February 13, 2023 · 2:56 pm
I suppose on a six hour flight there are a lot of things you could do. Watch 1/3 of the Lord of the Rings movies. Contemplate mortality. Crotchet a hat. OR you could read Bonnie Garmus’ entirely fun Lessons in Chemistry and you might not notice the cramped seat and tiny cup of cold coffee meant to sustain you for the duration.
It is a very fun romp through the the 1960s as we follow scientist, Elizabeth Zott, who encounters sexism and gender-based violence in all the usual places, and some extras, in her efforts to simply be who she is: a scientist. The first half of the novel is something of a rom-com heavier on the rom. With the second half taken up with the shine of celebrity after Elizabeth becomes – and not too much of a spoiler here as I think its on the front cover or maybe in the prologue – a celebrity chemist-chef, maybe famous primarily because she imagines (apparently for the first time) that women might just like someone to talk to them like adult humans.
There are some lovely characters – a Mary Poppins-esque neighbour who saves Elizabeth and whom Elizabeth saves in return. A heroic dog (as a person long on the record for distrusting dogs, even I found this one endearing). A precocious child. Some rowers who – for whatever reason – are not subject to the same misogyny of the rest of their societal peers and are instead just interested in good rowers.
It is problematic in ways that we can just skip over so as to enjoy the book for what it is. But worth noting that the plot arc of individual who persists amid challenge demands a lot from individuals to pull up their bootstraps etc etc – which isn’t to say the novel isn’t aware of the structural impediments to Elizabeth’s success – quite the opposite! or that it’s not interested in how Elizabeth relies on others in a community for her eventual triumph – she does! or that there aren’t examples of other individuals who learn and grow – there are! more that in celebrating this exceptional woman – incredibly smart and tenacious – there’s something of a thread that the people likely to succeed, and those who can do the work of change, are those of the talented genius. Rather than a collective effort of community. And that if you happen to be someone who doesn’t learn to read by age 3 you might not change the world.
What a relief for me, then.
All that said: fun and absorbing and you’ll thank me when your plane is delayed for deicing and you have something to sustain you for the extra seventeen hours.
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June 12, 2022 · 12:25 pm
Historical fiction. Such a great genre. Have I said it before? I have? Well, I’ll say it again: such a great genre. Something about the space to explore the impossible problems of the present in the safety of the past. Not sure what we should do with the right to abortion? Worried about the lasting impacts of a global pandemic? Fretting about the crumbling of institutions like Church and marriage? To the past! Where we can hod these problems and turn them around without the delightful haze of knowing these are both immediate to our own lives and yet so distant as to be cute: how sweet, they just figured out they should wash their hands before surgery.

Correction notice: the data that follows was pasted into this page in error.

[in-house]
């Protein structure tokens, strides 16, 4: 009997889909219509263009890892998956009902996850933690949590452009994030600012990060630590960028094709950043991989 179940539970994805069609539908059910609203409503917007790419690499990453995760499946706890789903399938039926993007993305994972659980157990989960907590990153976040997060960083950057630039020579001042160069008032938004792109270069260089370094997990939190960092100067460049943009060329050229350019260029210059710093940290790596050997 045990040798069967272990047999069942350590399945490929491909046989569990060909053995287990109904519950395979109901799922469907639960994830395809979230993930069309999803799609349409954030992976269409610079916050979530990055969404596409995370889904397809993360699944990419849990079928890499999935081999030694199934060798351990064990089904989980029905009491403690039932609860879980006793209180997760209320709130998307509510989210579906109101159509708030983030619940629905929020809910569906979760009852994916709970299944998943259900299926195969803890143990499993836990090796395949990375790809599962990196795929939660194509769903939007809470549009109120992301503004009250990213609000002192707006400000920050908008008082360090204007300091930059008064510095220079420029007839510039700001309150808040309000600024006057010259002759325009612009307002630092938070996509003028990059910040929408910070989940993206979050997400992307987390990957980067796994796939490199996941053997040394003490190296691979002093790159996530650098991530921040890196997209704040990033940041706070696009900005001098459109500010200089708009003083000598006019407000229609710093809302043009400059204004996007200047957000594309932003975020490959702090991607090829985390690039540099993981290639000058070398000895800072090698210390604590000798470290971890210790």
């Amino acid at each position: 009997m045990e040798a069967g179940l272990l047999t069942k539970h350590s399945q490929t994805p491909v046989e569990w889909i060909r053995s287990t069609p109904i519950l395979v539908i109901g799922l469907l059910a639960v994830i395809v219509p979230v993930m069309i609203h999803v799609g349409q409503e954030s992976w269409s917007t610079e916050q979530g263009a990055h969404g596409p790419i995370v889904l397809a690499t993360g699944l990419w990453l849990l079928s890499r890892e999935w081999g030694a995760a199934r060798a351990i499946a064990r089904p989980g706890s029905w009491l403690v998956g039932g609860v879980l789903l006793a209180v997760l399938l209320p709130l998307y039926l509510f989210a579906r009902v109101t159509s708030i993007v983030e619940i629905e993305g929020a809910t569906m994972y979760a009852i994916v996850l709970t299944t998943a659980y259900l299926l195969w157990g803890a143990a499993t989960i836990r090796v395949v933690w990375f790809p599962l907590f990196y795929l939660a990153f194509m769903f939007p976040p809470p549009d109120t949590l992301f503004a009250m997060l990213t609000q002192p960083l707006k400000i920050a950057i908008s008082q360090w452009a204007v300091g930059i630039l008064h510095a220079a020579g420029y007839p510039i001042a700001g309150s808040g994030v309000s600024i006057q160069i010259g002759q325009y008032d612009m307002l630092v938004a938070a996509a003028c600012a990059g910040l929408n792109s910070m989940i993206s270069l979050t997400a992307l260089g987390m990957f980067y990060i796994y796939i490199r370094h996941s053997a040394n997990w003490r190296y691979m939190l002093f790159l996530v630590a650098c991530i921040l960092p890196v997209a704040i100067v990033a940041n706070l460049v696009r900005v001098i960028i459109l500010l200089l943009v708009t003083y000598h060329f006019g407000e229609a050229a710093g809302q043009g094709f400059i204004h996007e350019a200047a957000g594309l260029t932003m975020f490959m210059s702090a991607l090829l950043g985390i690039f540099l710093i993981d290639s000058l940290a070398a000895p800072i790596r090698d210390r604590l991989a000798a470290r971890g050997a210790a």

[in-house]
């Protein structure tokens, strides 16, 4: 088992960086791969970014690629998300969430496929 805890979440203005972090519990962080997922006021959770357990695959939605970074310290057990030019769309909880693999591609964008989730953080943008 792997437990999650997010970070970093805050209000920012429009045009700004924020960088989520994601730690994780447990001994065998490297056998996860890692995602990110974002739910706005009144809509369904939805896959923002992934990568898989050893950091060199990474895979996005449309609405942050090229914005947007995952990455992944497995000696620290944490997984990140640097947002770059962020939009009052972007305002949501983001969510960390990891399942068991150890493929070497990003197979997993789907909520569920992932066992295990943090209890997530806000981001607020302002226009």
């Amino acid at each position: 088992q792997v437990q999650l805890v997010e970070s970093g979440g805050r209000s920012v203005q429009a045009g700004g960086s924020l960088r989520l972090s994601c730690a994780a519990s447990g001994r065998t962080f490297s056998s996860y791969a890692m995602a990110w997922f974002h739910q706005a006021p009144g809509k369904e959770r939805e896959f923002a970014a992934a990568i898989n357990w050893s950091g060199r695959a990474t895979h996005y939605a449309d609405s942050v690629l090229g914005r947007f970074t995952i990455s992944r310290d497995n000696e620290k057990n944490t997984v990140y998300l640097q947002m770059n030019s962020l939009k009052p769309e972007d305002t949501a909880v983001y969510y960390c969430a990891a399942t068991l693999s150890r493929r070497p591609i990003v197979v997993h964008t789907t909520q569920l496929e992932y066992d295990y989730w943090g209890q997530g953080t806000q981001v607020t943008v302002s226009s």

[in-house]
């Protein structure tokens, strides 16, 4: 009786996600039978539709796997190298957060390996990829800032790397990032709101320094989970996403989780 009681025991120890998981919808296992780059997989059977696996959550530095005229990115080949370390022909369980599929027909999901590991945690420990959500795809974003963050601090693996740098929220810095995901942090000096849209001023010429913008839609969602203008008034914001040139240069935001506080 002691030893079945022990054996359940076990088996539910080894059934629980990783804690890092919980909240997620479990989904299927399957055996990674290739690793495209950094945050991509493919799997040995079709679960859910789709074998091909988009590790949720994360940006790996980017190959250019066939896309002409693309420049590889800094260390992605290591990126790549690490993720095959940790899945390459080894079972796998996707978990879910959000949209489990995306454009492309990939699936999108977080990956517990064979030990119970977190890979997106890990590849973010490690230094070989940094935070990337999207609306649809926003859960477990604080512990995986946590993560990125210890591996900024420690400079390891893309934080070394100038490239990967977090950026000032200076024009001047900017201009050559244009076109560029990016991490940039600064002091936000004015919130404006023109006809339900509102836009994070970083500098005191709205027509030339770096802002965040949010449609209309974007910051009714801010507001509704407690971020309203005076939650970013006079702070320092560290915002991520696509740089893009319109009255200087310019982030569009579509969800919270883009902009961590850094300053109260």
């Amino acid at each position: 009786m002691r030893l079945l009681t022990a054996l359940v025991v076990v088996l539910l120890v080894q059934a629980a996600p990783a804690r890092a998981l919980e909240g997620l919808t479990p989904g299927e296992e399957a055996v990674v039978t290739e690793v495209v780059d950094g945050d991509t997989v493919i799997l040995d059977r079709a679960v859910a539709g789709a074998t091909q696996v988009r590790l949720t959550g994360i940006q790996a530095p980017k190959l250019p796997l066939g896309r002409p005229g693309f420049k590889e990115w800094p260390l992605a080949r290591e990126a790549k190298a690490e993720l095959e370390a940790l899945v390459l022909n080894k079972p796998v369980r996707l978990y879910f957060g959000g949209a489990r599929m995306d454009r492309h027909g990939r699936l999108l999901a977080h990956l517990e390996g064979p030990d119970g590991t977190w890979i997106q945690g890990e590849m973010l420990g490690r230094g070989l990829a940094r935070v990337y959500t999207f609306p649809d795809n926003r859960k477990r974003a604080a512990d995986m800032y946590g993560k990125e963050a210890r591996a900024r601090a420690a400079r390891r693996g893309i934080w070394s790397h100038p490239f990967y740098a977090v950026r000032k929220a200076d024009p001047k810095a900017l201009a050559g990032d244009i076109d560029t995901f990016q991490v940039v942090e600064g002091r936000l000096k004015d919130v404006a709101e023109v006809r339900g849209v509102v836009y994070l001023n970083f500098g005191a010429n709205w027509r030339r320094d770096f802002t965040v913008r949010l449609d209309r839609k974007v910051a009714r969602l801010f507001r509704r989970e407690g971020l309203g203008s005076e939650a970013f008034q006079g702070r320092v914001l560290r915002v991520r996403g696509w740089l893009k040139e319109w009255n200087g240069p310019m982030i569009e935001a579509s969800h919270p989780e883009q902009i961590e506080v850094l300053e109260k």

So right, what’s the book, Erin. It’s Emma Donoghue’s The Pull of the Stars, released in summer of 2020, but written pre Covid. Though someone should by Donoghue a lottery ticket (or start calling her prescient instead of
Atwood) for the cluster of issues explored in this book. Set in Dublin in 1918, it is the height of the influenza pandemic. Our protagonist, midwife and nurse Julia Power, is on her own on the influenza maternity ward, where we meet a series of women who have had too many children for want to bodily autonomy or reliable birth control. Julia trades off her duties with another nurse, a nun from a neighbourhood ‘house for women and babies’ where unwed mothers are sent and their children then taken into servitude, and so the narrative probes the consequences of Church and moral absolutism on women’s bodies and family. One of these grown children, Bridie, comes to help on Julia’s ward, and (I’ll admit somewhat unexpectedly – my fault as a reader or that of Donoghue?) introduces questions of sexuality and redemption as she and Julia come to find one another. Which is to say, it is a book thick with Issues for Discussion.
And while I expected to be struck by the similarities to our present moment with respect to the pandemic – the eerie familiarity of advice to keep distance, the shuttering of schools, the terror of a loved one with a cough – and I was, it was the exploration of women’s ability to choose the course of their lives that I found most relevant. The series of women that pass through the maternity ward come as a type: married woman subjected to domestic violence; married woman with 10 babies already; unmarried ‘fallen’ woman bound to a life of shame and exclusion; married woman has stillborn baby but must go home and Carry On. Each of them share in small descriptions of their lives the ways the babies they carry are – whatever else – expected – that even if they are unplanned (as in our ‘fallen’ woman) that there should be a baby born Out of Wedlock, is itself a certainty. That there would be a choice about having the 10th baby or an ability to decide instead of staying with an abusive partner you might… not. These women are contrasted with Julia, of course, but also the woman doctor on the ward – Kathleen – who is literally on the run from the police for her involvement in political ‘crimes’ while she cares for patients with compassion, competence and curiosity.
This contrast serves to sharpen the sense of oppressive constraint and claustrophobia following all of these women. That even those who appear to have the most freedom – Julia who can for some pages ride a bicycle! – are limited by institution and by expectation.